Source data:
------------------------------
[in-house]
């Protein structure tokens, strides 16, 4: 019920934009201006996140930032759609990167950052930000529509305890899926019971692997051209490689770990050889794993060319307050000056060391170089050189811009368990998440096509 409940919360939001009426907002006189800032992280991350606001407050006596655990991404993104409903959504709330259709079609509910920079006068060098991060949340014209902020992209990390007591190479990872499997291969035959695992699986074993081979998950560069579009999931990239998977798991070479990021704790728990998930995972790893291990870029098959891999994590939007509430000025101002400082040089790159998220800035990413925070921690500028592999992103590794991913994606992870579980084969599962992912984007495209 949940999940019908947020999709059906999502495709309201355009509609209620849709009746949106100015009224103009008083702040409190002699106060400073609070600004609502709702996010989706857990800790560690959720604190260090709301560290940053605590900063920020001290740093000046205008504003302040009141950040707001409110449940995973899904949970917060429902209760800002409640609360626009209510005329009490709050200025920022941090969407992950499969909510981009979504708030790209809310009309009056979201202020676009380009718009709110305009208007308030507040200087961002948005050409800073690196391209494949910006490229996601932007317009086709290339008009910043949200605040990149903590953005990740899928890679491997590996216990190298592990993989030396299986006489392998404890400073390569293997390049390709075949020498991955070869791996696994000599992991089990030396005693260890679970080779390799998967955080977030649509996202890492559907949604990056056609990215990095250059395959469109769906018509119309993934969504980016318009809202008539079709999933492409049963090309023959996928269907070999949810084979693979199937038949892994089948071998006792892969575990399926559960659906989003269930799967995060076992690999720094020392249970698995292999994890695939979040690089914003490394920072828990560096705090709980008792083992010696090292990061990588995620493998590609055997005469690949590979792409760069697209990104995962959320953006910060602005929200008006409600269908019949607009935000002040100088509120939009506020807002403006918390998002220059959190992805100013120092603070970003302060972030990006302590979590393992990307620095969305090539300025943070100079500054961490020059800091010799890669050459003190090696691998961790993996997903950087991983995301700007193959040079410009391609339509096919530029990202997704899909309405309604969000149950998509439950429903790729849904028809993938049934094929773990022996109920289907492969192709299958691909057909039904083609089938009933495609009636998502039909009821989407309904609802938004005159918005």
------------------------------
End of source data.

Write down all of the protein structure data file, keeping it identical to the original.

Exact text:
[in-house]
């Protein structure tokens, strides 16, 4: 019920934009201006996140930032759609990167950052930000529509305890899926019971692997051209490689770990050889794993060319307050000056060391170089050189811009368990998440096509 409940919360939001009426907002006189800032992280991350606001407050006596655990991404993104409903959504709330259709079609509910920079006068060098991060949340014209902020992209990390007591190479990872499997291969035959695992699986074993081979998950560069579009999931990239998977798991070479990021704790728990998930995972790893291990870029098959891999994590939007509430000025101002400082040089790159998220800035990413925070921690500028592999992103590794991913994606992870579980084969599962992912984007495209 949940999940019908947020999709059906999502495709309201355009509609209620849709009746949106100015009224103009008083702040409190002699106060400073609070600004609502709702996010989706857990800790560690959720604190260090709301560290940053605590900063920020001290740093000046205008504003302040009141950040707001409110449940995973899904949970917060429902209760800002409640609360626009209510005329009490709050200025920022941090969407992950499969909510981009979504708030790209809310009309009056979201202020676009380009718009709110305009208007308030507040200087961002948005050409800073690196391209494949910006490229996601932007317009086709290339008009910043949200605040990149903590953005990740899928890679491997590996216990190298592990993989030396299986006489392998404890400073390569293997390049390709075949020498991955070869791996696994000599992991089990030396005693260890679970080779390799998967955080977030649509996202890492559907949604990056056609990215990095250059395959469109769906018509119309993934969504980016318009809202008539079709999933492409049963090309023959996928269907070999949810084979693979199937038949892994089948071998006792892969575990399926559960659906989003269930799967995060076992690999720094020392249970698995292999994890695939979040690089914003490394920072828990560096705090709980008792083992010696090292990061990588995620493998590609055997005469690949590979792409760069697209990104995962959320953006910060602005929200008006409600269908019949607009935000002040100088509120939009506020807002403006918390998002220059959190992805100013120092603070970003302060972030990006302590979590393992990307620095969305090539300025943070100079500054961490020059800091010799890669050459003190090696691998961790993996997903950087991983995301700007193959040079410009391609339509096919530029990202997704899909309405309604969000149950998509439950429903790729849904028809993938049934094929773990022996109920289907492969192709299958691909057909039904083609089938009933495609009636998502039909009821989407309904609802938004005159918005």